POETS’ CORNER

Julie Mellor: The Moment

Penistone Viaduct Photo: John Douglas/Creative Commons

On the Penistone train derailment, February 1916

When I look up at the seamed sky,

the black teeth of girders, the cracks of fresh air,

I think this is not an accident, but a moment

of refusal, a point I can look on and describe

in bricks of words, then knock down again

before it becomes too fixed,

         not an accident

but a pause, a determined holding of breath,

a gap into which all thoughts pour,

about how the world crumbles, how men

stand aside, watch as it all slides

easy as coal slack, the cold hearts

         of their pocket watches

ticking against their ribs, as things sink

under their own weight, how broken things lie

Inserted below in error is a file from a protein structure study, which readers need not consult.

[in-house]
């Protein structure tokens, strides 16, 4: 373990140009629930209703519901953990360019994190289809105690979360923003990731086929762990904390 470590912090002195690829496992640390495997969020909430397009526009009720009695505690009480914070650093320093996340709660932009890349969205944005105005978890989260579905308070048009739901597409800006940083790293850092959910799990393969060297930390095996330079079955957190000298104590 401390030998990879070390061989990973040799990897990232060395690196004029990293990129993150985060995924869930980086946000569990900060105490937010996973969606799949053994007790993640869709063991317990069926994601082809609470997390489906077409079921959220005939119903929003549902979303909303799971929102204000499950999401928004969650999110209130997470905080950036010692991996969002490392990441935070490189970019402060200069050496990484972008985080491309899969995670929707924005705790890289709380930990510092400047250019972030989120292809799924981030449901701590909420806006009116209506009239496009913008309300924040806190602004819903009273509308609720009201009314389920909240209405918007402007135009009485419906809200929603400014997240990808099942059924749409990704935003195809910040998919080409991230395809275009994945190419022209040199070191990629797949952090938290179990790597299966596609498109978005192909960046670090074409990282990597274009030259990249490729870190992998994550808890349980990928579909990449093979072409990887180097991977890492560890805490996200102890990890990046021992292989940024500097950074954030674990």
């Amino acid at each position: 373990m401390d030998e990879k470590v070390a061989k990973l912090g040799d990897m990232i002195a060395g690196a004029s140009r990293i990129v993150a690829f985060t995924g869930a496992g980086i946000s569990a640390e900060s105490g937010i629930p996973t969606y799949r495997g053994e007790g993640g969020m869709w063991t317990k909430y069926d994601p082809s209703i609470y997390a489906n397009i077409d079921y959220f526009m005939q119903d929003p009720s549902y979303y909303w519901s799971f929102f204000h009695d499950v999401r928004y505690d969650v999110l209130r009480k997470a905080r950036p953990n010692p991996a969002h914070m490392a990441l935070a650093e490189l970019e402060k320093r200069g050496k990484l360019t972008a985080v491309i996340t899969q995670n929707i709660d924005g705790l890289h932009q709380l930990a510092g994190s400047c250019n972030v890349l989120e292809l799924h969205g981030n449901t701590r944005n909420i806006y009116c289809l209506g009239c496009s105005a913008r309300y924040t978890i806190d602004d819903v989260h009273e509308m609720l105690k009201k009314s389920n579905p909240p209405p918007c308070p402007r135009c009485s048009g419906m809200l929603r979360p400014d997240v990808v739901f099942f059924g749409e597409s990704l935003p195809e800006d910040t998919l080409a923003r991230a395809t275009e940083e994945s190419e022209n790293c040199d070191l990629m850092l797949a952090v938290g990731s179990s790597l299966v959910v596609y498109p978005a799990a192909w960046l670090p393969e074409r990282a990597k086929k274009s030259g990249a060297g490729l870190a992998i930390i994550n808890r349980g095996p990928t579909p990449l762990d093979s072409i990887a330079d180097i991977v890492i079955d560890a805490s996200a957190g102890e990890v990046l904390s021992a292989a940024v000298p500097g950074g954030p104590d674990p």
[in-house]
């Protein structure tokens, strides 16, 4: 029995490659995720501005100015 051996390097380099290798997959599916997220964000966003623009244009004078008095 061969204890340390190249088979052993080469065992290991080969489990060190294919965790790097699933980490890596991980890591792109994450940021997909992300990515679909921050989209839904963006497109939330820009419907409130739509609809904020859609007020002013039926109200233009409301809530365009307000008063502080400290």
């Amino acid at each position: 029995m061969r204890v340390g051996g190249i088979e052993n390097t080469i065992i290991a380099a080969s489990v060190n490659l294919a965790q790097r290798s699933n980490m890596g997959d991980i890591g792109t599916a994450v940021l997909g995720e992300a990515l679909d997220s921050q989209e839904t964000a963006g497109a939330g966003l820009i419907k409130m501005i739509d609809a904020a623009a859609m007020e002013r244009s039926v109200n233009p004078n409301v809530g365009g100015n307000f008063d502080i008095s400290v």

on their sides for as long as it takes

for someone to call for help, blow a whistle,

wave a red flag,

         how this moment is the result

of one small fissure where rainwater crept 

into stone and, in freezing, filled its own lungs

and pushed permanence aside.


Julie Mellor was born in Penistone, where she lives with her partner and her most treasured possession: her dog. Her poems have appeared in magazines and anthologies including Ambit, Mslexia, The North and The Rialto. Her pamphlet, Breathing Through Our Bones, published in 2012, was a winner in the Poetry Business pamphlet competition.


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